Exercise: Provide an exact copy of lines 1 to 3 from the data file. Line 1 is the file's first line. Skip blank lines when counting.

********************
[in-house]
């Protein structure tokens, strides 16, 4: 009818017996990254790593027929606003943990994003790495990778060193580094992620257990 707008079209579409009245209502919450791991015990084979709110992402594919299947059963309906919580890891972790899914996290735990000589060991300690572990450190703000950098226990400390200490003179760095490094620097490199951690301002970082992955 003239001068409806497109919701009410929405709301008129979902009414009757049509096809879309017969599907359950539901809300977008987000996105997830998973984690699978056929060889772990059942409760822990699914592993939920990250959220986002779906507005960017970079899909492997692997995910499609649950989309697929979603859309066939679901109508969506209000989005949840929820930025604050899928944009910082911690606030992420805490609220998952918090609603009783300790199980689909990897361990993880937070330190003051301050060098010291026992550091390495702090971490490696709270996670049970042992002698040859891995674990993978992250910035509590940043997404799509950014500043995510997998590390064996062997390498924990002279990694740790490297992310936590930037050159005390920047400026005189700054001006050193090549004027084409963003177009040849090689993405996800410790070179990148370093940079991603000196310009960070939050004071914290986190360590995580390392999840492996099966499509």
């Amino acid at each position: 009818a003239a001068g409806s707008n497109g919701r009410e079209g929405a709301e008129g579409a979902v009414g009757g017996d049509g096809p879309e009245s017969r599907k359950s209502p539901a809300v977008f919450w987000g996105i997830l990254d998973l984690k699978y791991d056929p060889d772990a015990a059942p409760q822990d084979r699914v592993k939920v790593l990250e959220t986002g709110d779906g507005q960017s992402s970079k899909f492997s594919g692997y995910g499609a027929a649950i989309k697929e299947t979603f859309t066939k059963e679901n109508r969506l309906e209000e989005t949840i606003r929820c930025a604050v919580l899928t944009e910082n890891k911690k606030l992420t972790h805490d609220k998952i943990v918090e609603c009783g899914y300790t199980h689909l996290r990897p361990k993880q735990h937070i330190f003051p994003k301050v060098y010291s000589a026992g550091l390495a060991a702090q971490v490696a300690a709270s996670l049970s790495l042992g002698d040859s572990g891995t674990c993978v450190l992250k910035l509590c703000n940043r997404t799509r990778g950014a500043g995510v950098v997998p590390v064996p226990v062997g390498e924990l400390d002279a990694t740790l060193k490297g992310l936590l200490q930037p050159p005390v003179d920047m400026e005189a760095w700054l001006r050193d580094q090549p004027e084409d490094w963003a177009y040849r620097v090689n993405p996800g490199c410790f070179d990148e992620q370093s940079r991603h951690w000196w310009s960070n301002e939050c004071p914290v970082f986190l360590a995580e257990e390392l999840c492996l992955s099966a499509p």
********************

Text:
[in-house]
């Protein structure tokens, strides 16, 4: 009818017996990254790593027929606003943990994003790495990778060193580094992620257990 707008079209579409009245209502919450791991015990084979709110992402594919299947059963309906919580890891972790899914996290735990000589060991300690572990450190703000950098226990400390200490003179760095490094620097490199951690301002970082992955 003239001068409806497109919701009410929405709301008129979902009414009757049509096809879309017969599907359950539901809300977008987000996105997830998973984690699978056929060889772990059942409760822990699914592993939920990250959220986002779906507005960017970079899909492997692997995910499609649950989309697929979603859309066939679901109508969506209000989005949840929820930025604050899928944009910082911690606030992420805490609220998952918090609603009783300790199980689909990897361990993880937070330190003051301050060098010291026992550091390495702090971490490696709270996670049970042992002698040859891995674990993978992250910035509590940043997404799509950014500043995510997998590390064996062997390498924990002279990694740790490297992310936590930037050159005390920047400026005189700054001006050193090549004027084409963003177009040849090689993405996800410790070179990148370093940079991603000196310009960070939050004071914290986190360590995580390392999840492996099966499509």
């Amino acid at each position: 009818a003239a001068g409806s707008n497109g919701r009410e079209g929405a709301e008129g579409a979902v009414g009757g017996d049509g096809p879309e009245s017969r599907k359950s209502p539901a809300v977008f919450w987000g996105i997830l990254d998973l984690k699978y791991d056929p060889d772990a015990a059942p409760q822990d084979r699914v592993k939920v790593l990250e959220t986002g709110d779906g507005q960017s992402s970079k899909f492997s594919g692997y995910g499609a027929a649950i989309k697929e299947t979603f859309t066939k059963e679901n109508r969506l309906e209000e989005t949840i606003r929820c930025a604050v919580l899928t944009e910082n890891k911690k606030l992420t972790h805490d609220k998952i943990v918090e609603c009783g899914y300790t199980h689909l996290r990897p361990k993880q735990h937070i330190f003051p994003k301050v060098y010291s000589a026992g550091l390495a060991a702090q971490v490696a300690a709270s996670l049970s790495l042992g002698d040859s572990g891995t674990c993978v450190l992250k910035l509590c703000n940043r997404t799509r990778g950014a500043g995510v950098v997998p590390v064996p226990v062997g390498e924990l400390d002279a990694t740790l060193k490297g992310l936590l200490q930037p050159p005390v003179d920047m400026e005189a760095w700054l001006r050193d580094q090549p004027e084409d490094w963003a177009y040849r620097v090689n993405p996800g490199c410790f070179d990148e992620q370093s940079r991603h951690w000196w310009s960070n301002e939050c004071p914290v970082f986190l360590a995580e257990e390392l999840c492996l992955s099966a499509p």